The Taboos and Doubters Alice Walker Defied to Write ‘The Color Purple’

An excerpt from ‘In Search of The Color Purple’

Salamishah Tillet
ZORA

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Whoopi Goldberg in “The Color Purple.” Photo: Warner Bros

To tell Celie’s epic tale, Alice Walker broke multiple taboos. The first was that of incest. When we first encounter Celie’s own private thoughts to herself, we believe, as she does, that “Pa” is her actual father and only learn much later in the novel that a White mob lynched her real father. Without that knowledge, The Color Purple first appears to be an incest story. And while Walker was not the first African American novelist to capture that horror, she was the only one at that time to capture this violation from the point of view of the rape victim.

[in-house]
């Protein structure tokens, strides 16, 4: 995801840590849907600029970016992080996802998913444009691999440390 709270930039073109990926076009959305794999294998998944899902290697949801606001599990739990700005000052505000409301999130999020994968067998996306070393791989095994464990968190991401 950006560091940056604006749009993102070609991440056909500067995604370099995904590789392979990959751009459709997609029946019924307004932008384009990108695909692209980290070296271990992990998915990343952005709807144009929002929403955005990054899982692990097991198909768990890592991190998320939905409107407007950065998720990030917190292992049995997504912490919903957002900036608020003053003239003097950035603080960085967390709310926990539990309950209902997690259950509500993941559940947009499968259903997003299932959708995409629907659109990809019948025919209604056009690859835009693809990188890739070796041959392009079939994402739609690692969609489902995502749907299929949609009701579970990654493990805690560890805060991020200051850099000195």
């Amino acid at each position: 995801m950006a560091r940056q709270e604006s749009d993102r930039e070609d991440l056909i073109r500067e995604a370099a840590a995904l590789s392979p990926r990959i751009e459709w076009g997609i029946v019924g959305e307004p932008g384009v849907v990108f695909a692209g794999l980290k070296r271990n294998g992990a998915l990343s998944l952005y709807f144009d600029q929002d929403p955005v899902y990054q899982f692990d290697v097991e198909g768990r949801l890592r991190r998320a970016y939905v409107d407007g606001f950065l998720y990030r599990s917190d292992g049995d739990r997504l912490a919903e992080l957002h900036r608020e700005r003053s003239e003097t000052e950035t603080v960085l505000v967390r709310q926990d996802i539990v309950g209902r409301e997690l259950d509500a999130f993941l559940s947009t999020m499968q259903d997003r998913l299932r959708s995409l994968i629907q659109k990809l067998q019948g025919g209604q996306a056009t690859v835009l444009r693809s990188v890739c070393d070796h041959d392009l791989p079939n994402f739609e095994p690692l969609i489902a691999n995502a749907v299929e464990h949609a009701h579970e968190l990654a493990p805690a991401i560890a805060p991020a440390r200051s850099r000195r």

Both Ralph Ellison’s 1952 bestselling Invisible Man and Toni Morrison’s 1970 debut The Bluest Eye depicted the actual scene of father-daughter sexual abuse through the eyes of the fathers. Unlike Ellison’s novel, whose sympathetic portrayal of the assailant risked turning him into a Southern folk hero, both Morrison’s and Walker’s novels maintained a narrative empathy for their girl victims. However, Walker begins our entire reading experience with the moment of violation and in such vivid detail that she not only subverts our expectations of the bildungsroman but, as the Newsweek review of the book noted in 1982, introduces Celie “at about the point that most Greek…

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Salamishah Tillet
ZORA
Writer for

Professor at Rutgers — Newark; Critic at The New York Times, Author of “In Search of The Color Purple”; Co-Founder of A Long Walk Home